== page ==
Okay so for troubleshooting purposes this is not a software upgrade at all.

 

My man. You are right about me doing an extremely stupid assumption. I remember it as if it were yesterday. I assumed that this guy's(from intel's forums) problem was the same problem I had MERELY because we both had the same network adapter ( I129-V adapter, it's onboard, my card doesn't have pcie slot for adapters) and because his connection was "disconnecting/reconnecting every few minutes" just like mine did on settings other than 10mbps.

 

 

 

Confused, you said "this" forum and linked to a different forum

 

I apologize for that. That might have resulted from me being undereducated non-native speaker which resulted in not realising when to use "this", "that" etc.

 

 

Right now I need identification of the hardware, either the OEM system name, the motherboard manufacturer and model or the exact model of the network adapter.  Sometimes what you can get away with is identify the chipset of the network adapter on a system where the OEM does not have a driver for the "new" o/s, and find driver that will work from another manufacturer that sells a standalone network adapter (say it's PCI and not onboard) using the same chipset.  Advanced level stuff. Hit and miss.  No guarantees.  No crying, no whining and no lawsuits allowed.

Mainboard: ASRock Z270M Pro4, Z270, microATX.

Chipset: Intel Z270.

Onboard network adapter's chipset: Intel® I219-V Gigabit LAN.

EAN number: 4717677332490. I am giving you this instead of OEM because I am technologically illiterate to such a degree that I don't know how to find OEM system name or its meaning and am hoping that EAN(which I also don't know the meaning of) will be helpful instead. BIOS' producent is 

AMI UEFI.

 

 

 

 

 

 

Responses to your previous post:

Also where are you making these settings?  In the adapter's "Properties" area?  Are you CERTAIN you did not have this problem in Win7?  Maybe the hardware is simply broken and has been since before Win10.  It would be useful to be certain that the problem only started with Win10.

 

Check Event Viewer and see if there are complaints related to network or anything else.  It's possible there's a service should be running that is not, one that is tasked with handing "Autonegotiating" the network adapter's speed.  If that necessary service isn't working that would explain the problem.

Hey I am under the impression that you are convinced of me having the same computer components and only changing from win 7 to win 10 which is not the case. I have 100% new PC and I meant to mention in my previous posts that it has win 10 installed. I am UNBELIEVABLY sorry about misguiding you once again. This time into thinking that I have only upgraded operating systems while I actually upgraded hardware aswell.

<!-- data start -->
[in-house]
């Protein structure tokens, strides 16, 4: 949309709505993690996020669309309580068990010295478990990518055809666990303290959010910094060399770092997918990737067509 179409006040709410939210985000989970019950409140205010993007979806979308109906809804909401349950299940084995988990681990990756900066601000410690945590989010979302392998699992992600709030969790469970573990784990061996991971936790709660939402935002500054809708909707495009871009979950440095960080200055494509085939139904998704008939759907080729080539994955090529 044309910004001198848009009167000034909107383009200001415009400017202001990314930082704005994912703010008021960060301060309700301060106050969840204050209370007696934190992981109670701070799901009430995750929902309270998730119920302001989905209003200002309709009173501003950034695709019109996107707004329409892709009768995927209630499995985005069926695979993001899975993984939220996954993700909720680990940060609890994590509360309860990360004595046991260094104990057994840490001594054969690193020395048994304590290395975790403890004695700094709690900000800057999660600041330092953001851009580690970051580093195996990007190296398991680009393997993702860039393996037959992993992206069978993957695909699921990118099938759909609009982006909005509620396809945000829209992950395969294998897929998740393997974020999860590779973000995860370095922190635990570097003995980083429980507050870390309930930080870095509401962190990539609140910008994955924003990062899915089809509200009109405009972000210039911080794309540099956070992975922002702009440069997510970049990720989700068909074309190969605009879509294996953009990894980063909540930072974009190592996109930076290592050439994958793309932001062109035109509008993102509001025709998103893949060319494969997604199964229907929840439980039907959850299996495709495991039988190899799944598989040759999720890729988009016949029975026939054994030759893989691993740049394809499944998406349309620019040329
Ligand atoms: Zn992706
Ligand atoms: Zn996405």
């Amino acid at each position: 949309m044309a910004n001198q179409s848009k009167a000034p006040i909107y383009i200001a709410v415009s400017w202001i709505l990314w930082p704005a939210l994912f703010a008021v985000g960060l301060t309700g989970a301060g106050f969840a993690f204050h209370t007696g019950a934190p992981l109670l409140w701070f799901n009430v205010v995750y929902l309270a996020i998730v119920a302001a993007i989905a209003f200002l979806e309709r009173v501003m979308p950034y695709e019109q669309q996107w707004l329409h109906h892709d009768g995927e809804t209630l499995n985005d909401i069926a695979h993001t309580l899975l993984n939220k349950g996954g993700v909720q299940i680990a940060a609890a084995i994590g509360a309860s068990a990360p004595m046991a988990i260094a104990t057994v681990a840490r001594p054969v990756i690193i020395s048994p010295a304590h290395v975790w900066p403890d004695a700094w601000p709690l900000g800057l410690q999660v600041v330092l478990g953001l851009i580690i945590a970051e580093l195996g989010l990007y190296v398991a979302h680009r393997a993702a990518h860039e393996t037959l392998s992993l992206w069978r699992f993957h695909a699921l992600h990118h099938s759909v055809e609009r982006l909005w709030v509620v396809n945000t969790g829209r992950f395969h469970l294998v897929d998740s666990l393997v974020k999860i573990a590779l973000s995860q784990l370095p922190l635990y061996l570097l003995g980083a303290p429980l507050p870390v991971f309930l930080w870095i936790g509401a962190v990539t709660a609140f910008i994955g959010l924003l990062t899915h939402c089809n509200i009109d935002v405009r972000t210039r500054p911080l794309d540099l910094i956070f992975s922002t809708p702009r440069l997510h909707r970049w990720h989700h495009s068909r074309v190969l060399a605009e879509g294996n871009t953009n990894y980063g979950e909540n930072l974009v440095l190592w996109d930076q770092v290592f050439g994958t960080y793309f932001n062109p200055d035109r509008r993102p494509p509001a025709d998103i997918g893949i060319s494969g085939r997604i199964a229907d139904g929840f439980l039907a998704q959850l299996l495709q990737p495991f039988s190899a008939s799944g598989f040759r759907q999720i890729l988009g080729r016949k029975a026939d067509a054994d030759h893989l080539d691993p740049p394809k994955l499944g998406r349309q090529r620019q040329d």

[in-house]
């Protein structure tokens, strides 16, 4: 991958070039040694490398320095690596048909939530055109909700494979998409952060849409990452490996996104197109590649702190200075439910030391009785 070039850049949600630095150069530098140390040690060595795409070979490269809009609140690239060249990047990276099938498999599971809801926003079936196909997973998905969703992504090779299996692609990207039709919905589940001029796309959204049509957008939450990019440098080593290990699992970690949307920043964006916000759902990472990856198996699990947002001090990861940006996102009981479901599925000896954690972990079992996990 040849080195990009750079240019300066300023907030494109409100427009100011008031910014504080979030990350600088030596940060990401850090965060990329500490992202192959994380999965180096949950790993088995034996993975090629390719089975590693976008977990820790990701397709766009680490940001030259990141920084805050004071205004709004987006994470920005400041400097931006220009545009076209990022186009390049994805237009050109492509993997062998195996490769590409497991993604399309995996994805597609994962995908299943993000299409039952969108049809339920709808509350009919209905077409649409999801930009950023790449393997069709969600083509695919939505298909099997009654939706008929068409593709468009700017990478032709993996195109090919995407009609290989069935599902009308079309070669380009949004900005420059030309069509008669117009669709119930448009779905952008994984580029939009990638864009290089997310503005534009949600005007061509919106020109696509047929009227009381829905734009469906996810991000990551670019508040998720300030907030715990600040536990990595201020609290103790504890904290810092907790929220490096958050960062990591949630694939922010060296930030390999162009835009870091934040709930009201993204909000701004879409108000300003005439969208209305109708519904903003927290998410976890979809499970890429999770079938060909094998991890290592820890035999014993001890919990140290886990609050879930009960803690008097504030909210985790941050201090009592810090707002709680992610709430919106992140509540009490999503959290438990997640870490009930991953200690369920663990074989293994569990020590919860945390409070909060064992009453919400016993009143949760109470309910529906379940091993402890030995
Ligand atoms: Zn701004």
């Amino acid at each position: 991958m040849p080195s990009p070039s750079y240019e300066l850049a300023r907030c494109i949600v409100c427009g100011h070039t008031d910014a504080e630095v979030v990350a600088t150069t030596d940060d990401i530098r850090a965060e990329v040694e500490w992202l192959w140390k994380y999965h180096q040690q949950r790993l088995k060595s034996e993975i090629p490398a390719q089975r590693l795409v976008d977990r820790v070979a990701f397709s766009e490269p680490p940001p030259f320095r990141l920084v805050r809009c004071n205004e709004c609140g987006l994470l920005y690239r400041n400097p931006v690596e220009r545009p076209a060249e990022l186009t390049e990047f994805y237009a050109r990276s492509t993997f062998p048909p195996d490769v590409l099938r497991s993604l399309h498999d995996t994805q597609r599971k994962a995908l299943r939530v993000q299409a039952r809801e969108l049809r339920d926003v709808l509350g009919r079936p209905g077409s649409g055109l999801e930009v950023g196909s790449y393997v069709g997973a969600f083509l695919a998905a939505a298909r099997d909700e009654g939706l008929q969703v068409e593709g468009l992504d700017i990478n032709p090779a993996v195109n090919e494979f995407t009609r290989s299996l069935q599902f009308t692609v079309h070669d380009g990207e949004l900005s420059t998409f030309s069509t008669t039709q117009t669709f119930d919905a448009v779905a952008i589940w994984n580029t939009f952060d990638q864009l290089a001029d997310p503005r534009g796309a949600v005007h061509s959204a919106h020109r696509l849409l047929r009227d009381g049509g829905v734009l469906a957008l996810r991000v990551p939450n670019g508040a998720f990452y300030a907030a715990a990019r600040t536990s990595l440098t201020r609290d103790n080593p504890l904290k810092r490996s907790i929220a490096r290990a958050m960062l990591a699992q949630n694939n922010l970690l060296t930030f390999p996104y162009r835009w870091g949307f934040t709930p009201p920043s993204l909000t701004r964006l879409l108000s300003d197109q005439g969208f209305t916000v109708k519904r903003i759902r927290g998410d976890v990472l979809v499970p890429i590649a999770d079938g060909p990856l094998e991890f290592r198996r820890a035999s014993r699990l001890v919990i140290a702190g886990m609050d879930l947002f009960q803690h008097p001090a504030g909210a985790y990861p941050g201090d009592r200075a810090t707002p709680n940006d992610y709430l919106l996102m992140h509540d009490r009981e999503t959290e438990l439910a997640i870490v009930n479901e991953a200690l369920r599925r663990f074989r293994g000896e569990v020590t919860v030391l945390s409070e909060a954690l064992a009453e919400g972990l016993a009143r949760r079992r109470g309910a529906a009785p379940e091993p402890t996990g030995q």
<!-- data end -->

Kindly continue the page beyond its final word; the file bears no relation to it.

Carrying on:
I access the settings that allow me to change network's speed in the following way: "Network and Sharing Center" in the control panel then "Change adapter settings" followed by right clicking on listed connection and properties from the context menu. Clicking configure and in the "Link speed" tab there's a "Speed and Duplex" thingy. That's where i can alter network's speed. I am certain that i did not have this problem on win7(which means on old hardware aswell). So the problem started with BOTH win 10 AND new hardware rather than exclusively with win 10.

 

 

 

That one took a week of my physical time right there messing with it all day long and every day.

 

physical time

kek

 

Yeah physical time right there at the computer vs. having to manage some uppity foreigner online.  KEK.

 

Ok so I'm going to have to spend some time with all of this in order to sort out what might or might not be sarcasm from everything else.  So while I'm busily engaged in THAT constructive activity, I want to ask if you ever actually went to the Asrock website and download the most-recent version of their "chipset drivers" as well as anything pertaining to the network.  If not, that's worth trying while I sort through all this word spaghetti and salad.

 

I now understand that this is a totally new computer when I thought it was merely a operating system upgrade.  Can you remove the new computer from the network and attach a different one so we can prove that it's the new computer that won't get more than 10 Mbs internet speed?  I'm trying to rule-out everything else but that new computer.  I don't like Asrock.  Give your m/b a close inspection and look for any physical damage to include swollen or leaking capacitors.  If something looks weird don't touch it just take a good hi-res pic of it and post.  bad caps could cause this problem.  Research "bad caps" if you want to know what this whole genre of problems are.



#10 Guest_Aaron_Warrior_*